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Discussion on: Is "C Programming language" Still Worth Learning in 2021?

benaryorg profile image

You don't need to know C, just like you don't need to know how your car's engine works […] will eventually be useful, when you inevitably need to read some old piece of code […]

This is an analogy I hear rather often, but I think it does miss a vital point.
It doesn't just help you when something does inevitably break.
The analogy I'd much prefer to hear from people is something along the lines of "when you know how your car's engine works, you might have a better understanding of the general handling of the car, for example if you knew what the oil in the motor was for exactly, would you care more or less about it?".
I haven't quite found the perfect words for such an analogy though.
What I mean is though, that having the basic understanding does often prevent issues before they arise, and they sometimes can be used to save hell of a lot of work even when no incident as such is involved at all.

Just a small complement to what you wrote, I agree to what you said either way.

jcolag profile image
John Colagioia (he/him)

In my defense, you'll notice that I never referred to things breaking. You hit the nail on the head as to why: It's just not that simple.

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benaryorg profile image

After rereading the comment; yes, correct, however you're implying that some change is made or some code is read, which doesn't even need to be the case in my experience.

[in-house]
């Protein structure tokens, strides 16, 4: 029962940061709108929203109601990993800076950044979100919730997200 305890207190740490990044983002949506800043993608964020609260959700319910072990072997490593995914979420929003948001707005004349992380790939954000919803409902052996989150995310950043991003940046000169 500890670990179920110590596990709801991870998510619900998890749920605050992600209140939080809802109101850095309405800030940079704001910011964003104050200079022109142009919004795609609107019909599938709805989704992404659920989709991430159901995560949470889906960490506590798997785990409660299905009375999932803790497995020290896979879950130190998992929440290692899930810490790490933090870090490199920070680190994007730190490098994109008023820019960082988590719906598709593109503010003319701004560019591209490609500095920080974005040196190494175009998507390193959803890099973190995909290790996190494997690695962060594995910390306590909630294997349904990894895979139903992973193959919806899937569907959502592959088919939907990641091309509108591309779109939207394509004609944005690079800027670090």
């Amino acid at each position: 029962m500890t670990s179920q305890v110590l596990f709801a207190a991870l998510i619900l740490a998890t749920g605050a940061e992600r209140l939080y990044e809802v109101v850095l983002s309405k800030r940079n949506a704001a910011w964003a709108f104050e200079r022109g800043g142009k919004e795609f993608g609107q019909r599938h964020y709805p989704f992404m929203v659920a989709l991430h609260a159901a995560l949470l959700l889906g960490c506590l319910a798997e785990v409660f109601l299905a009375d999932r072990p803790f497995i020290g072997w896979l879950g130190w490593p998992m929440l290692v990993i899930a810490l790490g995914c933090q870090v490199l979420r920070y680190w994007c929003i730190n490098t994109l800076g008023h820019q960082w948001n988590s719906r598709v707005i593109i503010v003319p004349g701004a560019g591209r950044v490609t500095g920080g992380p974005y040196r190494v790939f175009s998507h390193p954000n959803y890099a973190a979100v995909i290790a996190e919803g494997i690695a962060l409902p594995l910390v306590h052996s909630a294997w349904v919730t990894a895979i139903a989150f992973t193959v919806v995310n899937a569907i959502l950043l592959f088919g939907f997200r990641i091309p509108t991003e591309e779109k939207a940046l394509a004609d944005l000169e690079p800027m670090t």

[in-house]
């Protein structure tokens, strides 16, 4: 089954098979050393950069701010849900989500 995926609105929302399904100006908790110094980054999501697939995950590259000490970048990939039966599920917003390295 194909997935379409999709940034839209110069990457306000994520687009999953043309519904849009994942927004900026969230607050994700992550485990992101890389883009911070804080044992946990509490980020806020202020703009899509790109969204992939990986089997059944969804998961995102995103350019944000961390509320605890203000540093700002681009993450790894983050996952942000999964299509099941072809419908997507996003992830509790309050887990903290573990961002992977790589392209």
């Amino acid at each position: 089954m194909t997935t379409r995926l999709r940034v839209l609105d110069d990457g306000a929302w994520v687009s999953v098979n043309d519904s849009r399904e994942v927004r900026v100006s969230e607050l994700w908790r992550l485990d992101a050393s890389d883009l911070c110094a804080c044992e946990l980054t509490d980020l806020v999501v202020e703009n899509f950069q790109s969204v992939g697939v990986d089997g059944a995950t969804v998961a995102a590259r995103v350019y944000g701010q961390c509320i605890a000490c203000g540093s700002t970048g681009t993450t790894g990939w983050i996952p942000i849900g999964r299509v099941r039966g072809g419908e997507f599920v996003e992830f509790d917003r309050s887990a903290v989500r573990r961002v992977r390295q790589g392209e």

Often it's just useful to know how memory works (and why adding a character in the middle of a string is so terribly complex (or terribly expensive if you're lazy), even if it's not part of some C code at all.
The mindset of string manipulation in C is inherent to every language I know, but C is the only language that makes it painstakingly apparent as to why you can't just move half the string one byte further in memory to insert another character.
C's pointers also make it super easy to understand rope libraries, because it all boils down to "don't move, just store three pointers in a list¹ instead".

Basically knowing C isn't a requirement for any other programming language, but it gives you a natural understanding of some very hard problems, and how to solve them, no matter what language or runtime.

¹: one of the reasons why C is so terribly annoying in every-day use, and the reason I don't use it every day, is the absence of built-in and well supported collections, though there is some library/header file which does have collections (maps, sets, lists, double ended queues, etc.) implemented with a few macros, I am just unable to ever recall which library it was ;-;